It has also been found that the material forming the subject of the present invention can be used as a thermal insulating covering, particularly for exterior surfaces subjected to high temperature by the suns heat. For such use, as for example, a coating for gasoline storage tanks and .other reservoirs Where the losses of the volatile products is very high, a light weight pulverized thermal insulating material such as pulverized cork is used as the aggregate With the alkyd resin as the binder. Cork of a size passing through a 24 mesh screen has been found entirely practical as the aggregate for such use and the alkyd resin and cork can either be applied separately or as a mixture to the exterior of the reservoir in the manner previously set forth.

From the foregoing it will be seen that the present invention provides a simple and inexpensive paving composition and method of applying the same whereby the covering or pavement can be produced in any color and has the qualities.

necessary to resist severe vehicular or foot tramo and severe weathering. The pavement can furthermore be rendered impervious to'both water and gasolene, will not crack when exposed to low temperatures, will not ignite when exposed to a direct flame and can be rmly bonded to any type of base without creeping thereby rendering it usable for surfacing roofs and walls as well as pavements. The material can also be used as a thermal insulation coating by employing pulver ized cork as the aggregate.

I claim as my invention:

l. A composite flexible surfacing material comprising a layer of finely divided rubber particles and a binder composed of an alkyd resin and a. modifier rendering said alkyd resin nondrying.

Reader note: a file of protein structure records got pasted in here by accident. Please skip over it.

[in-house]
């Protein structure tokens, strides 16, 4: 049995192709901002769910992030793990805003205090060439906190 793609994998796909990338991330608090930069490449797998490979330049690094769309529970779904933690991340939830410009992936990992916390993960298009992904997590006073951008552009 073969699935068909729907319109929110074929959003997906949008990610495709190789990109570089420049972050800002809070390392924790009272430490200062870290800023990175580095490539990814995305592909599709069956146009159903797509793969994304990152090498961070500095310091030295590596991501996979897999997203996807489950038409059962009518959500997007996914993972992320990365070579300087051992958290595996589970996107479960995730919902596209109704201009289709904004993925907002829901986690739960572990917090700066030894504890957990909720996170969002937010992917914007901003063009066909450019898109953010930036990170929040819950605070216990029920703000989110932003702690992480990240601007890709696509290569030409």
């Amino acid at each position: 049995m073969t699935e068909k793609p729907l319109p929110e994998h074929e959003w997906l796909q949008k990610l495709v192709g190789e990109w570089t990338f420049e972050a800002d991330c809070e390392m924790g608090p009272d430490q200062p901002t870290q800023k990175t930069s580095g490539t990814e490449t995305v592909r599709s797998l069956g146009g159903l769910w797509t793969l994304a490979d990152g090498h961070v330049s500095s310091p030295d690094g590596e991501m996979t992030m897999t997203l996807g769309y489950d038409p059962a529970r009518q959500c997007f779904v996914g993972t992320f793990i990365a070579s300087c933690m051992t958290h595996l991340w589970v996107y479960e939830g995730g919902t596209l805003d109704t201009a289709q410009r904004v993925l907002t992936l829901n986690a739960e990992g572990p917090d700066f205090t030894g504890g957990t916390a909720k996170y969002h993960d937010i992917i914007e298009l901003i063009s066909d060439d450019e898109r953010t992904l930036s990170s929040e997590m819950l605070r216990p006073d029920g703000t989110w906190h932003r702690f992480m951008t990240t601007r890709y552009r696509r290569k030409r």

2. Acomposite flexible surfacing material comprising a layer of an inert aggregate, nely di vided rubber particles dispersed throughout the composition and a binder composed of an alkyd resin and a modiner rendering said alkyd resin nondrying.

3. A composite exible surfacing material comprising a layer of an inert aggregate, nely divided rubber particles dispersed throughout the said aggregate, said rubber particles not exceeding 10% by weight of said inert aggregate and a.

binder composed of an alkyd resin and a modifier rendering said alkyd resin nondrying.

4. A composite exible surfacing material comprising a layer of sand, iinely divided rubber particles dispersed throughout the composition and a binder composedsof an alkyd resin containing castor oil to render it non-drying.

5. In combination with a foundation of bituminous material, a sealing layer applied to said foundation and comprising nely divided rubber particles and a layer of a composite flexible surfacing material applied to said sealing layer and comprising an inert aggregate and a binder of an alkyd resin and a modifier rendering said a1- kyd resin nondrying.

6. The method of laying a compositev surfacing i material which comprises forming a base of plastic bituminous material, working a coating of finely divided rubber particles into the surface of said bituminous material and forming a layer o1 a, surfacing material including an inert aggregate and a binder of an alkyd resin and a modier rendering said alkyd resin nondrying on said coacting of nely divided rubber particles.

CLYDE G. ABERNATHY.

Referenced by
Citing PatentFiling datePublication dateApplicantTitle